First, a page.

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Ban too much of a drag for bar staff

Ng Yuk-hang and Dan Kadison, SCMP

Smokers defy threat of HK$5,000 fine as law leaves smouldering ill will

Staff at bars, massage houses and mahjong parlours were reluctant to ask their frequent customers to butt out on the first day of full enforcement of the smoking ban yesterday.

Some customers continued to puff away despite the risk that they might be fined up to HK$5,000 when found lighting up in bars, nightclubs, pubs, mahjong parlours, massage establishments and bathhouses.

“It was deadly embarrassing. [The frequent customers] are normally friendly to us, but once we talk about the smoking ban they would make a stern face at me,” Anita To Miu-yu, executive secretary of the Hong Kong Bars and Karaoke Rights Advocacy group, said.

While outlets could no longer provide ashtrays, some came up with other methods to facilitate their customers. Hong Kong Licensed Massage Association chief executive Jimmy Chow Chun-yu said he would not stop his clients from smoking and would give them a glass of tea. “They can do whatever they want with the glass,” he said. “If we try to stop them and get injured because of this, it will be so unfair. We do not want to get into trouble.”

He said he would leave enforcement to the inspectors of the Tobacco Control Office.

In a mahjong parlour in Tsim Sha Tsui, an employee named Ms Ho said she had health problems because of prolonged exposure to second-hand smoke. “Now that the air is clearer it should be better for my health,” she said.

Meanwhile, owners and managers were uncertain whether sales had been burned by full enforcement of the smoking ban. Both Ms To and Mr Chow said the effect could only be seen after a week.

“Customers at a few tables left sharply at midnight to protest against the ban,” Ms To said.

“It is possible that they would not come back anymore.”

She added that the industry was heavily affected by swine flu and the financial meltdown. In April and May, bars were 30 to 40 per cent full, she said.

Last week, a Department of Health spokesman called on venue managers to be co-operative in the final phase of the ban.

“Venue managers are authorised to require any smoker to stop smoking in the no-smoking areas,” the spokesman said. “They can request those [who] refuse to produce proof of identity and address for follow up; or ask them to leave the no-smoking area.”

Still, only offenders caught smoking – not venue managers or landlords – can be fined.

The Tobacco Control Office received three complaints between midnight and 5pm yesterday, a spokesman said.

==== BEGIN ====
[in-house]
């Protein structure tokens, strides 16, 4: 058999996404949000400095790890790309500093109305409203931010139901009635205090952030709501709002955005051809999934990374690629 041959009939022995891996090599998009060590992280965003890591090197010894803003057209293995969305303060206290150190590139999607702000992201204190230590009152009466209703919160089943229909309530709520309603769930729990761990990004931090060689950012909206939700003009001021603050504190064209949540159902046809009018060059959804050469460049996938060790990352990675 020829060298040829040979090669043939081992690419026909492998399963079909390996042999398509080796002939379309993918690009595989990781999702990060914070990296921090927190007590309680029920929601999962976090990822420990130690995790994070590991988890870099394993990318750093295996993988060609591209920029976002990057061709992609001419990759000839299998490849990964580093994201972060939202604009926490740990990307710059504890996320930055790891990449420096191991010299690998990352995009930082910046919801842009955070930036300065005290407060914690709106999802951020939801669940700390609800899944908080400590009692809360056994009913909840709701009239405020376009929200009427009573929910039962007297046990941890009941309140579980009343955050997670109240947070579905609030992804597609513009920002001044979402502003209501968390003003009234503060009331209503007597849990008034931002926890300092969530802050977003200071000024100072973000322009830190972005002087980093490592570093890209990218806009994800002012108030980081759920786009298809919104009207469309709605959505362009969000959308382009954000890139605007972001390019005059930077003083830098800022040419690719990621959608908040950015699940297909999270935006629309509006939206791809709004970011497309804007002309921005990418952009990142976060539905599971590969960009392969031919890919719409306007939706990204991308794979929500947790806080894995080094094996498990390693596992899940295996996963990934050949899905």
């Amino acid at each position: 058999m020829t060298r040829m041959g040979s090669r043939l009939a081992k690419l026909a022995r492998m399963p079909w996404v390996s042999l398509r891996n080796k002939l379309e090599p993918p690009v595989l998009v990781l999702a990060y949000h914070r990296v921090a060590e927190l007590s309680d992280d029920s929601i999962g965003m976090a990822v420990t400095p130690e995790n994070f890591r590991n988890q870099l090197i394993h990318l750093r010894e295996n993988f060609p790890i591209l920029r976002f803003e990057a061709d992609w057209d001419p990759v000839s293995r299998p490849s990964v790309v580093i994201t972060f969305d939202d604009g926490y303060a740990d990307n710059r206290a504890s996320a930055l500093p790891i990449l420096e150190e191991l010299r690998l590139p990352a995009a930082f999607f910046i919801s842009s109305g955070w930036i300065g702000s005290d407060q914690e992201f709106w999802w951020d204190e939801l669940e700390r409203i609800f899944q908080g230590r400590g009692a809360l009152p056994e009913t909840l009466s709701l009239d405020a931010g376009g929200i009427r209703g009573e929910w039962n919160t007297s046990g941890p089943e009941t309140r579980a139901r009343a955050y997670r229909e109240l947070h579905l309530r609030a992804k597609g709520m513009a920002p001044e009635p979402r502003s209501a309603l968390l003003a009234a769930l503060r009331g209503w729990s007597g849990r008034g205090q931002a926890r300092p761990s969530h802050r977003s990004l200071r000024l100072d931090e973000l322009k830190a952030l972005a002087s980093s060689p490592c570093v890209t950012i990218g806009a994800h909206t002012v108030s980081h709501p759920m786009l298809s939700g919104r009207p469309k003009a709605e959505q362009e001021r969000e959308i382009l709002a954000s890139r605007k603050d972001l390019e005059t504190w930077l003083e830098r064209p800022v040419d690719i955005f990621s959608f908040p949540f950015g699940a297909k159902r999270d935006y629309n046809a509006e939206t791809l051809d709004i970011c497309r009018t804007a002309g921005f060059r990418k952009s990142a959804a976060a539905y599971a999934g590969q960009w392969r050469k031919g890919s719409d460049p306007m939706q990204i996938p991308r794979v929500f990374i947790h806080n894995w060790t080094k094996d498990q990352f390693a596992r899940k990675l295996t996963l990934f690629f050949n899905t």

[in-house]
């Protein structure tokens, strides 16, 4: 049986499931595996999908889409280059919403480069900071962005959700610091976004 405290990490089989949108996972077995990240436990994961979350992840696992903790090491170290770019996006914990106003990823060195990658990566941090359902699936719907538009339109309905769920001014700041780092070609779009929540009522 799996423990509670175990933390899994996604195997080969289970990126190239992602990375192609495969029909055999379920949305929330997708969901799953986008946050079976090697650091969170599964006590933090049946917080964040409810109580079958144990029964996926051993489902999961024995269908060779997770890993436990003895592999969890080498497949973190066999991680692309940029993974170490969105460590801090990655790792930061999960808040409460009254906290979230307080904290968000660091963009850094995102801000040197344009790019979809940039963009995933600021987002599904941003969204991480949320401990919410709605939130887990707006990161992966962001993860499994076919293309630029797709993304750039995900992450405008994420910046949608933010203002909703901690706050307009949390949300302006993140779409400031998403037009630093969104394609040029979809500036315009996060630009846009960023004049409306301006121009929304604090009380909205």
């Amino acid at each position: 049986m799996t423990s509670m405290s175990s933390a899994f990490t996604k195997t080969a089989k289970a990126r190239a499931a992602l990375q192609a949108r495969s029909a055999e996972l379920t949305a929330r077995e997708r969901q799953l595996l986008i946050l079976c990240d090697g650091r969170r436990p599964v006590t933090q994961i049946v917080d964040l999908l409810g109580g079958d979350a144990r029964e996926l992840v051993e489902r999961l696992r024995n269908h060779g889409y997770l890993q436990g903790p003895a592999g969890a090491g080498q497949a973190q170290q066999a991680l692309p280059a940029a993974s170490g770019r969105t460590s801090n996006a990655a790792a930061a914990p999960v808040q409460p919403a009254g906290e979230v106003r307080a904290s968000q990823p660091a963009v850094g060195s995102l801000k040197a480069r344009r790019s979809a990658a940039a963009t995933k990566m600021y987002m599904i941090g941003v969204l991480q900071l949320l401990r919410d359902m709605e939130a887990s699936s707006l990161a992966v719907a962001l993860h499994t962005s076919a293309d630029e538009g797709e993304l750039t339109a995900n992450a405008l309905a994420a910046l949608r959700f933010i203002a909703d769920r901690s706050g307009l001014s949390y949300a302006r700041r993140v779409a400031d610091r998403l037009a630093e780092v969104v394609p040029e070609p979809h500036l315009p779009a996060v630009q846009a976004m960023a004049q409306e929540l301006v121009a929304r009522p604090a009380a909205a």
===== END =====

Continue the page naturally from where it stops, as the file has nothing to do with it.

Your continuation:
Two complaints were bar-related and one involved mahjong premises, he said.

The office had the resources to cope with hundreds of complaints every week and it investigated every grievance lodged through its 2961 8823 hotline, Ronald Lam Man-kin, head of the office, said last week.

From 2007 to the end of June, tobacco control inspectors handed out more than 13,000 summonses, Dr Lam said. Smoking inside bars, nightclubs, clubs, mahjong parlours, massage establishments and bathhouses became illegal in Hong Kong at midnight yesterday.

Those venues now join the city’s other smoke-free locations, which include restaurants and offices and other workplaces.


Clear The Air says: The Government must realise they do not have enough Tobacco Control Officers

and follow overseas’ jurisdictions that ‘require’, not ‘authorise’ the venue managers to enforce the anti

smoking ban – if they do not they are fined. If they are caught twice they lose their venue licences.

Liquor licensees are already legally ‘required’ rather than ‘authorised’ not to serve alcohol to drunk

persons under their licence conditions and the smoking requirement could be included in their licence conditions as an addition , for example under Condition 7 of a liquor licence ; this requires the licensee

to prevent the premises from being used ‘for any illegal purpose.’ This should be changed by the

addition of 7 words to :

7. The licensee shall not permit any person to occupy or use any portion of the premises for any immoral or illegal purpose including smoking or carrying lit tobacco products.

This is the easiest and most efficient way to make rogue premises comply.

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